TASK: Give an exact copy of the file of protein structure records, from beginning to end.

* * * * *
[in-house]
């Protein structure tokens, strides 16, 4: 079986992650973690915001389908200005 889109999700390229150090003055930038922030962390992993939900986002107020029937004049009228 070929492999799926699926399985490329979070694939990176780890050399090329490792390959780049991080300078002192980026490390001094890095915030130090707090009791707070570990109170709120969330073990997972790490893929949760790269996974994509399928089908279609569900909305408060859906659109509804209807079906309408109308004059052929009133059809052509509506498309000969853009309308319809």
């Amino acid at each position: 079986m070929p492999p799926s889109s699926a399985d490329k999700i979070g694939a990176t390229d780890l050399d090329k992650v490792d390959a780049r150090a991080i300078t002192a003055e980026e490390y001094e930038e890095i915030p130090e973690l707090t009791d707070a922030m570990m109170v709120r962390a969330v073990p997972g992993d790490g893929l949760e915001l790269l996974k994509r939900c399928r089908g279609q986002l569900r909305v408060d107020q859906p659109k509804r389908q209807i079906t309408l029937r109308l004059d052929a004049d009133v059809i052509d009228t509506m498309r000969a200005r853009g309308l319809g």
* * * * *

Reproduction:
[in-house]
């Protein structure tokens, strides 16, 4: 079986992650973690915001389908200005 889109999700390229150090003055930038922030962390992993939900986002107020029937004049009228 070929492999799926699926399985490329979070694939990176780890050399090329490792390959780049991080300078002192980026490390001094890095915030130090707090009791707070570990109170709120969330073990997972790490893929949760790269996974994509399928089908279609569900909305408060859906659109509804209807079906309408109308004059052929009133059809052509509506498309000969853009309308319809």
């Amino acid at each position: 079986m070929p492999p799926s889109s699926a399985d490329k999700i979070g694939a990176t390229d780890l050399d090329k992650v490792d390959a780049r150090a991080i300078t002192a003055e980026e490390y001094e930038e890095i915030p130090e973690l707090t009791d707070a922030m570990m109170v709120r962390a969330v073990p997972g992993d790490g893929l949760e915001l790269l996974k994509r939900c399928r089908g279609q986002l569900r909305v408060d107020q859906p659109k509804r389908q209807i079906t309408l029937r109308l004059d052929a004049d009133v059809i052509d009228t509506m498309r000969a200005r853009g309308l319809g």